I had some difficulty with installing and running OpenBSD 7.4 (and previously 7.3) under UTM on macOS. My main issue appears to be that OpenBSD cannot access the Mouse or Keyboard from the Mac. I am unsure whether this is a problem caused by one or more of UTM, QEMU, OpenBSD, or possibly macOS, but I can report that I have no problems with Ubuntu under UTM on macOS.

I have a MacBook Pro 2019 (Intel Core i9, 32 GB RAM) running macOS Sonoma 14.1.1. I am using UTM 4.4.5, and have downloaded the OpenBSD 7.4 image for the amd64 architecture.

Thankfully I have managed to find workarounds for each of the issues, which I am documenting below for my own memory, and because hopefully they may be useful for others.

Update 2024-01-17: A simpler workaround in UTM to fix the unresponsive Keyboard and Mouse.

How to Boot the OpenBSD Install Image in UTM

From the openbsd.org website, I downloaded the OpenBSD version 7.4 bootable image for amd64 systems from my closest mirror, the file is called: install74.img.

I created a new VM (Virtual Machine)  in UTM by selecting Virtualize, and choosing the Other category, I then assigned it 2 vCPU, 8 GB RAM, and a 40GB hard disk. However, as the install74.img file is not an ISO file, I had to click "Skip ISO boot" in the first stage of the configuration wizard, and then "Open VM Settings" in the last stage. From the VM settings I added a second drive of type Removable USB, set it to Read-Only, and selected the install74.img file as the source.

USB Disk Image for install74.img

How to use the Keyboard in OpenBSD Installer in UTM

Initially after booting the OpenBSD image described above, I found that I was unable to use the keyboard within the OpenBSD installer inside UTM; or at least OpenBSD did not seem to receiving any keystrokes!

Keyboard appears non-responsive within the OpenBSD Installer inside UTM

A little bit of experimentation showed however that before the installer starts, whilst at the initial OpenBSD kernel boot> prompt, the keyboard was actually working. With that knowledge, I was then able to add a Serial Port to the VM in UTM. One of the nice features of UTM, is that it will start up a terminal in a window that is connected to the new serial port.

Configuring a Serial Port for the VM in UTM

After adding the Serial Port to the VM, I rebooted OpenBSD and told it to redirect its default console to the serial port by entering the command set tty com0 at the boot> prompt.

Switching the default console to the com0 Serial Port during OpenBSD boot

With that done, I was able to boot and install OpenBSD as normal albeit using the serial port terminal for interacting with it via the keyboard.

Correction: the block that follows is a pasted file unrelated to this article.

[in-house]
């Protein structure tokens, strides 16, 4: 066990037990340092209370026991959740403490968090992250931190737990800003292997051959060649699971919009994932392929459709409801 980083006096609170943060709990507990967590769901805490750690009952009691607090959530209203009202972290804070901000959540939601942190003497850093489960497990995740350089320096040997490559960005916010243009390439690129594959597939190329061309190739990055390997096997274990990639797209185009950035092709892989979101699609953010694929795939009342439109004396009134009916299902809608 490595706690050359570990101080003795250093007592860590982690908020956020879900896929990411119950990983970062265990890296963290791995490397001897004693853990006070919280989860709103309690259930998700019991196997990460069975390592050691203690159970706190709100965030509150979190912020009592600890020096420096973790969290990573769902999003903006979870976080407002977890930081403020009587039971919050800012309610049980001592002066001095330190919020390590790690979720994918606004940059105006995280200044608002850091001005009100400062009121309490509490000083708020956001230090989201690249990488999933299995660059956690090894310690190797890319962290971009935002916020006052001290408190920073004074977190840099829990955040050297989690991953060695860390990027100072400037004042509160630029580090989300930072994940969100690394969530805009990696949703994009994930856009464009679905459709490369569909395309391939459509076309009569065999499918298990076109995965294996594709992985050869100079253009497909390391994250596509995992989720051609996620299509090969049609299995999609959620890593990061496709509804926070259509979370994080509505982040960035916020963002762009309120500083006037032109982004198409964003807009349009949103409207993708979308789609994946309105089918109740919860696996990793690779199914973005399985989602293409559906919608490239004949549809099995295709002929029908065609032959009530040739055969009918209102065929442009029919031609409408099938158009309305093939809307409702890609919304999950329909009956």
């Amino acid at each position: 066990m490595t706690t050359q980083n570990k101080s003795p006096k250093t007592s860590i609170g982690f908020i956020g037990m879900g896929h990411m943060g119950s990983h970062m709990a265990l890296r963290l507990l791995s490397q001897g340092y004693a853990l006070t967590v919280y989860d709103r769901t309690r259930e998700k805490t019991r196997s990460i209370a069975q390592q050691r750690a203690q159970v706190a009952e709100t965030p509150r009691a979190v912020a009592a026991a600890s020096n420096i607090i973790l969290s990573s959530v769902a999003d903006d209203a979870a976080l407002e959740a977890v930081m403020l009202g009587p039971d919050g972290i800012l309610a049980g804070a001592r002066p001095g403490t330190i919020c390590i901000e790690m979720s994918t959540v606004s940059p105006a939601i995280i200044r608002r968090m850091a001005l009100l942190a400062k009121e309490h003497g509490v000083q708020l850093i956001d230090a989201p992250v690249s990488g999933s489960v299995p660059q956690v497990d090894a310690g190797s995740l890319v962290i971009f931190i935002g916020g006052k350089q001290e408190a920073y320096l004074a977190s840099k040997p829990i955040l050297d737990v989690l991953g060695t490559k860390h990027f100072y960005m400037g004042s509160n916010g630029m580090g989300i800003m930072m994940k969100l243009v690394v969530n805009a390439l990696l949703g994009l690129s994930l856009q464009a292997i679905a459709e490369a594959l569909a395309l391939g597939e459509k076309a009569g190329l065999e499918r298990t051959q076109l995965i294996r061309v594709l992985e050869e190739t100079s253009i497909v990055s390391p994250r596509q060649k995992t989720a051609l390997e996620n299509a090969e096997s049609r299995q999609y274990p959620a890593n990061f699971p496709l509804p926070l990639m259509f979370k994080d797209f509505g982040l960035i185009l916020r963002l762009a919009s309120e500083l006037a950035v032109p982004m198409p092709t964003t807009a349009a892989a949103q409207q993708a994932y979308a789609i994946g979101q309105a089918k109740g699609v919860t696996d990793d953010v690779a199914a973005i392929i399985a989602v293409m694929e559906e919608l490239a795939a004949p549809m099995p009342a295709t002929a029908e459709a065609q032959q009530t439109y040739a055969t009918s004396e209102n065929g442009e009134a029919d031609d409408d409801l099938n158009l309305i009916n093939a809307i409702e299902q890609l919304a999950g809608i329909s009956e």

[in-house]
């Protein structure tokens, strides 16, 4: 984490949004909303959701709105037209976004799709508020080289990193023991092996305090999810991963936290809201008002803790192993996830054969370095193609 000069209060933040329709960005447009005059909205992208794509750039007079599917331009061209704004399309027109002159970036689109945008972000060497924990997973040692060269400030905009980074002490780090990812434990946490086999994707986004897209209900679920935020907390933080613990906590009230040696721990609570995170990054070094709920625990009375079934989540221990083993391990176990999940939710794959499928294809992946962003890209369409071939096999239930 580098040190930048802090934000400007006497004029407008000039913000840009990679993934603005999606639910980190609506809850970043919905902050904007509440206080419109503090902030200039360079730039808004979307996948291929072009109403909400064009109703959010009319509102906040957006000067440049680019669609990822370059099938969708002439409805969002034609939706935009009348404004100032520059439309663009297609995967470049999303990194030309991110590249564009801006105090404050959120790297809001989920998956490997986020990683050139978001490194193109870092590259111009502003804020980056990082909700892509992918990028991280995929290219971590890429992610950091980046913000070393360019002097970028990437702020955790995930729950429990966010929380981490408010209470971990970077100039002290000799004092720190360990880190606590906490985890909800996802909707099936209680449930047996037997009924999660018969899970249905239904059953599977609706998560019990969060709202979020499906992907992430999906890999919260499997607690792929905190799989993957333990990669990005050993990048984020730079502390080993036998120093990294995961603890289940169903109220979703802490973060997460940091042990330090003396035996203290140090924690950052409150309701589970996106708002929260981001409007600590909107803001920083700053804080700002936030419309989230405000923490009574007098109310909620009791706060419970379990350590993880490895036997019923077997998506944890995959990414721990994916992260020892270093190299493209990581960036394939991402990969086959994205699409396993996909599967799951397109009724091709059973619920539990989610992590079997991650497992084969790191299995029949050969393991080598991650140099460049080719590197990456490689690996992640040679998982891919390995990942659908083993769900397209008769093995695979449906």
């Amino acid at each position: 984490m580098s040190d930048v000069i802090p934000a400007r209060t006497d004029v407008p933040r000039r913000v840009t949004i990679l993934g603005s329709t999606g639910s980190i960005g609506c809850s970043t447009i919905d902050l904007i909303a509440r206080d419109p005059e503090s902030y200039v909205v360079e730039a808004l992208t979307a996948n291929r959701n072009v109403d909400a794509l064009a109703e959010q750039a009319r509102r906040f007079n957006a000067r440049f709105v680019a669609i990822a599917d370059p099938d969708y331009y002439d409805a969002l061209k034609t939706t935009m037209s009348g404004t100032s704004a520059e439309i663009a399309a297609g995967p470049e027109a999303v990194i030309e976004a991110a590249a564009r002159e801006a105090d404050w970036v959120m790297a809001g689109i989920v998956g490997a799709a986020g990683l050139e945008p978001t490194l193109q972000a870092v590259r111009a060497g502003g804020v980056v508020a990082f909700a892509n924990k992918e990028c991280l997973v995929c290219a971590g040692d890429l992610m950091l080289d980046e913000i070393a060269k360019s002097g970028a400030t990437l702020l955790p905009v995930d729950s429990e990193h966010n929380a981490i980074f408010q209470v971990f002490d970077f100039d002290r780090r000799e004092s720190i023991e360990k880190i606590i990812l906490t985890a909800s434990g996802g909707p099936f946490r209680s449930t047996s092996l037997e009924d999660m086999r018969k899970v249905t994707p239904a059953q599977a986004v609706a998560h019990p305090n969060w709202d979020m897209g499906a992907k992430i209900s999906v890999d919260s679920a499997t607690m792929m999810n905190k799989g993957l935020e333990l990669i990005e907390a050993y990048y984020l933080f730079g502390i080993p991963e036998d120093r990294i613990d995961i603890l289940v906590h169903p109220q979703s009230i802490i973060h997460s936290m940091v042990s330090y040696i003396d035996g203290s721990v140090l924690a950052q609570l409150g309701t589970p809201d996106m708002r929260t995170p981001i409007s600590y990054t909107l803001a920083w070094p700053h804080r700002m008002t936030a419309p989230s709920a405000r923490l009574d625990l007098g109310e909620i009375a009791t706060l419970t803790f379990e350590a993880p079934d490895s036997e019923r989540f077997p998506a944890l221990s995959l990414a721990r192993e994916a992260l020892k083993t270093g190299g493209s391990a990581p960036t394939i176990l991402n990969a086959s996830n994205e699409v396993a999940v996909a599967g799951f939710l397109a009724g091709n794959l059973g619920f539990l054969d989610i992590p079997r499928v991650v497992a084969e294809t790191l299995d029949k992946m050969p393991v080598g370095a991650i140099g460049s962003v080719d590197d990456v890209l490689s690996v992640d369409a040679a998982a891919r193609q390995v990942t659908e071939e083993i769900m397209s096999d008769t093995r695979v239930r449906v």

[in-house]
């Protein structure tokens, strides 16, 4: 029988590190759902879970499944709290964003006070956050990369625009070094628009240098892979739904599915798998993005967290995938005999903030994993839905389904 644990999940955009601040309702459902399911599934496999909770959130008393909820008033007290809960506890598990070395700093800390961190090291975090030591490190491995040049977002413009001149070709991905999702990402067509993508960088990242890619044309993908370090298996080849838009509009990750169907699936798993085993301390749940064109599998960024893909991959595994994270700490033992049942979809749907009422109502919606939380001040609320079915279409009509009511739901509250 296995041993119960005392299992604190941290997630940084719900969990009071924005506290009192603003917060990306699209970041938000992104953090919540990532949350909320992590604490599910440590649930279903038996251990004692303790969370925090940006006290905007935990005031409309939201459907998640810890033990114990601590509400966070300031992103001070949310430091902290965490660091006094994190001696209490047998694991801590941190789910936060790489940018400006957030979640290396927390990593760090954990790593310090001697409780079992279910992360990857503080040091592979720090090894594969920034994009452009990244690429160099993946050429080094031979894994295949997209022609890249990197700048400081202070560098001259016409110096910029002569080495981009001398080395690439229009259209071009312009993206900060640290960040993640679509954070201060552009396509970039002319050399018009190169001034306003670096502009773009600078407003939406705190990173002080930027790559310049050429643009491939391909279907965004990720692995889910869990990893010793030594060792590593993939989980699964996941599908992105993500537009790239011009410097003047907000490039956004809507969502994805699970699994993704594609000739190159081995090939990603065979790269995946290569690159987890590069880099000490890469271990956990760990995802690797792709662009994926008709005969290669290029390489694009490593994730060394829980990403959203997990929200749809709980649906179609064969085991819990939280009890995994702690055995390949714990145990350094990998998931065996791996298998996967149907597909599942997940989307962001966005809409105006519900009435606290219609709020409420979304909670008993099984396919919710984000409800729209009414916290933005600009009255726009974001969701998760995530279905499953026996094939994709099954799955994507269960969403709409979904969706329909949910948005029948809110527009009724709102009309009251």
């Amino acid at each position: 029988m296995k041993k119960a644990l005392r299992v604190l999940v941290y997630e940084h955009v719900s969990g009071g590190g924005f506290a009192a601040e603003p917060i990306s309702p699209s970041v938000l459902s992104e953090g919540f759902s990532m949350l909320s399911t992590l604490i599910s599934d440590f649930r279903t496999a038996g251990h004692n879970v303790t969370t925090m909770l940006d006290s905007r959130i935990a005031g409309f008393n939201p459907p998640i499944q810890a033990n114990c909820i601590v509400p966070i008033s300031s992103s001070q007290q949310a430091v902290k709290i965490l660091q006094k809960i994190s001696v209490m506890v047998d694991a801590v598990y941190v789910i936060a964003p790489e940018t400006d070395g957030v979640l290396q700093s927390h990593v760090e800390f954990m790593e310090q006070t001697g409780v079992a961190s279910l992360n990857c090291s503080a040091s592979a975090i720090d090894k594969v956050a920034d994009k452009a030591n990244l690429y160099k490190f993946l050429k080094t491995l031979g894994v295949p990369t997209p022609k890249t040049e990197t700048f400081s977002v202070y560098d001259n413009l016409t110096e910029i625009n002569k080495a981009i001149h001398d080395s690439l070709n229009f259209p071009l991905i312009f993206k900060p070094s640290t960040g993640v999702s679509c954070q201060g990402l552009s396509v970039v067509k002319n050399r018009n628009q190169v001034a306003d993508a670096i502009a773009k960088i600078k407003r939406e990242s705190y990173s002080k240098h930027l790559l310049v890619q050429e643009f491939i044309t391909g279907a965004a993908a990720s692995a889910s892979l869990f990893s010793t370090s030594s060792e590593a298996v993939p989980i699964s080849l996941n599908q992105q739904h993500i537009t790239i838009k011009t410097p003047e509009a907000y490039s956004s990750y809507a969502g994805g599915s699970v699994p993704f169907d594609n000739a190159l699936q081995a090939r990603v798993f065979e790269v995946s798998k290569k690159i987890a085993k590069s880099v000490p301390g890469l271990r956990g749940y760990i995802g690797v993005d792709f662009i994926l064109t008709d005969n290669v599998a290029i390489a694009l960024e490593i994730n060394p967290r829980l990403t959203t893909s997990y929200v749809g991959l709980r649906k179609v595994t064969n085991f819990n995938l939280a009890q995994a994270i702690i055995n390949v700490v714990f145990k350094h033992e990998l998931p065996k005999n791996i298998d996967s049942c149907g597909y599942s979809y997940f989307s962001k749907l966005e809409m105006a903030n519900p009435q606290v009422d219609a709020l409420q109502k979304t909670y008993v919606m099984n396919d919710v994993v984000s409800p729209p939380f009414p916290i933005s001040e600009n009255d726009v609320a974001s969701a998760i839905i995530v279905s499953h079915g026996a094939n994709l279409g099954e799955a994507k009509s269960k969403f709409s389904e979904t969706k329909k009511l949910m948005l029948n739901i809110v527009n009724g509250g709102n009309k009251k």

One more thing to note is that during the install process, the installer will ask whether to permanently switch the default console to the serial port, due to the issue in UTM we should answer yes, and accept the defaults for the serial port speed, i.e.:

Change the default console to com0? [yes] yes
Available speeds are: 9600 19200 38400 57600 115200.
Which speed should com0 use? (or 'done') [9600] 9600

How to use the Keyboard and Mouse with X Window System in OpenBSD in UTM

During the installation process I opted to install X, however after the install finished and the system had rebooted, I could see the X Windows System on the default console but I could not interact with it via the Mouse or Keyboard.

Mouse and Keyboard appear non-responsive within the OpenBSD X Windows System inside UTM

We can work around this by installing a VNC Server and then remotely controlling X Windows via a VNC Client. We can install and configure the VNC Server using the Serial Console that we earlier setup:

su -
pkg_add tigervnc


XAUTHORITY=/etc/X11/xenodm/authdir/authfiles/A:0-r4dlnM x0vncserver -display :0 -PasswordFile ~/.vnc/passwd

You can then connect to the desktop via a VNC Client from the host Mac. Any VNC compatible client should work, personally I am using Real VNC for this:

Connecting via VNC from Mac to OpenBSD X Windows System

Additional UTM VM Settings for OpenBSD

Whilst the above is enough to get OpenBSD 7.4 running in UTM, I also made some additional changes to the VM configuration in UTM:

  • Enable the QEMU -> Balloon Device.
  • Enable the Display -> Retina Mode.
  • Change the Network -> Emulated Network Card to virtio-net-pci.
  • Change the IDE Drive -> Interface from IDE to VirtIO.

Update 2024-01-17: Simpler Workaround - i440FX instead of Q35

After submitting this article to Lobste.rs, I had some feedback from a user named vtech who suggested that changing the system type from Q35 (the default in UTM) to an i440FX would resolve the un-responsive Keyboard and Mouse issues I had been experiencing. I can confirm that this does appear to also workaround the issue in a simpler fashion. Thanks vtech!

Setting the System to i440FX instead of Q35 in UTM makes the Keyboard and Mouse responsive again